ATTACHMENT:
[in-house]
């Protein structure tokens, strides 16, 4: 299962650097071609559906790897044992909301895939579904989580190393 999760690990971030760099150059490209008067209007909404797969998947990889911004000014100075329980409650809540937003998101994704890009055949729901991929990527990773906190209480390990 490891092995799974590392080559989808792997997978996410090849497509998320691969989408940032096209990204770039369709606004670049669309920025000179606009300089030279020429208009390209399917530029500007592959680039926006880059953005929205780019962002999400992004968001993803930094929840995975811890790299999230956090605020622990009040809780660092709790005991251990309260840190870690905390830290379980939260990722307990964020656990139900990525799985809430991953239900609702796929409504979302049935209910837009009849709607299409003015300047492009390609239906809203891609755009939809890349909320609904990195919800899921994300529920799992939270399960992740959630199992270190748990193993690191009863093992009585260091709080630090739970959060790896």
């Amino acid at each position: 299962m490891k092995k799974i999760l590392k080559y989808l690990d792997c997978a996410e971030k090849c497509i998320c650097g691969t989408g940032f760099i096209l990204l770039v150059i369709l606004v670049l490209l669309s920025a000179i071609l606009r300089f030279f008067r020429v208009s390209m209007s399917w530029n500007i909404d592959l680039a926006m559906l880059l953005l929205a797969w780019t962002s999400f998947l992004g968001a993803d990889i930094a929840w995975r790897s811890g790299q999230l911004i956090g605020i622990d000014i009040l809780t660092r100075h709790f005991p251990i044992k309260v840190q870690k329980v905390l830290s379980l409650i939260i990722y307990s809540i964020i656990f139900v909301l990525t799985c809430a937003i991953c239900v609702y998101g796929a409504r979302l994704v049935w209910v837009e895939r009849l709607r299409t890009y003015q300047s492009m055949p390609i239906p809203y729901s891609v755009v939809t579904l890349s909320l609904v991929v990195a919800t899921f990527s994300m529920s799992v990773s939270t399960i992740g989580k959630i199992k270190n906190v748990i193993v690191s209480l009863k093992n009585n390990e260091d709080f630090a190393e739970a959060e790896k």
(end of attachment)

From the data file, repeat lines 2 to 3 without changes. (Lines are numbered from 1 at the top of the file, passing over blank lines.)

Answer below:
């Protein structure tokens, strides 16, 4: 299962650097071609559906790897044992909301895939579904989580190393 999760690990971030760099150059490209008067209007909404797969998947990889911004000014100075329980409650809540937003998101994704890009055949729901991929990527990773906190209480390990 490891092995799974590392080559989808792997997978996410090849497509998320691969989408940032096209990204770039369709606004670049669309920025000179606009300089030279020429208009390209399917530029500007592959680039926006880059953005929205780019962002999400992004968001993803930094929840995975811890790299999230956090605020622990009040809780660092709790005991251990309260840190870690905390830290379980939260990722307990964020656990139900990525799985809430991953239900609702796929409504979302049935209910837009009849709607299409003015300047492009390609239906809203891609755009939809890349909320609904990195919800899921994300529920799992939270399960992740959630199992270190748990193993690191009863093992009585260091709080630090739970959060790896």
């Amino acid at each position: 299962m490891k092995k799974i999760l590392k080559y989808l690990d792997c997978a996410e971030k090849c497509i998320c650097g691969t989408g940032f760099i096209l990204l770039v150059i369709l606004v670049l490209l669309s920025a000179i071609l606009r300089f030279f008067r020429v208009s390209m209007s399917w530029n500007i909404d592959l680039a926006m559906l880059l953005l929205a797969w780019t962002s999400f998947l992004g968001a993803d990889i930094a929840w995975r790897s811890g790299q999230l911004i956090g605020i622990d000014i009040l809780t660092r100075h709790f005991p251990i044992k309260v840190q870690k329980v905390l830290s379980l409650i939260i990722y307990s809540i964020i656990f139900v909301l990525t799985c809430a937003i991953c239900v609702y998101g796929a409504r979302l994704v049935w209910v837009e895939r009849l709607r299409t890009y003015q300047s492009m055949p390609i239906p809203y729901s891609v755009v939809t579904l890349s909320l609904v991929v990195a919800t899921f990527s994300m529920s799992v990773s939270t399960i992740g989580k959630i199992k270190n906190v748990i193993v690191s209480l009863k093992n009585n390990e260091d709080f630090a190393e739970a959060e790896k």